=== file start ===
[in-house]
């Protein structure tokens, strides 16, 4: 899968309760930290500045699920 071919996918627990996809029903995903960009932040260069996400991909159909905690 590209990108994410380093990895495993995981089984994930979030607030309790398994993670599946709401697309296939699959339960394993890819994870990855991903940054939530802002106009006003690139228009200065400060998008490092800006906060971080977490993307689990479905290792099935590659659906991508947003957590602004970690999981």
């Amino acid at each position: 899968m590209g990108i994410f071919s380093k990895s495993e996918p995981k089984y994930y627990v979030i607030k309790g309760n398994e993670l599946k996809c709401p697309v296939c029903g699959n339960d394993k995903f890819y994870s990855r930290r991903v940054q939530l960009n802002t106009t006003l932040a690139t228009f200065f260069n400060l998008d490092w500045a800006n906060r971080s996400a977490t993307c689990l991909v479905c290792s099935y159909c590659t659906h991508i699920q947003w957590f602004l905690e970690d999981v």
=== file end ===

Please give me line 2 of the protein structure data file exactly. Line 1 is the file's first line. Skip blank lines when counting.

């Protein structure tokens, strides 16, 4: 899968309760930290500045699920 071919996918627990996809029903995903960009932040260069996400991909159909905690 590209990108994410380093990895495993995981089984994930979030607030309790398994993670599946709401697309296939699959339960394993890819994870990855991903940054939530802002106009006003690139228009200065400060998008490092800006906060971080977490993307689990479905290792099935590659659906991508947003957590602004970690999981």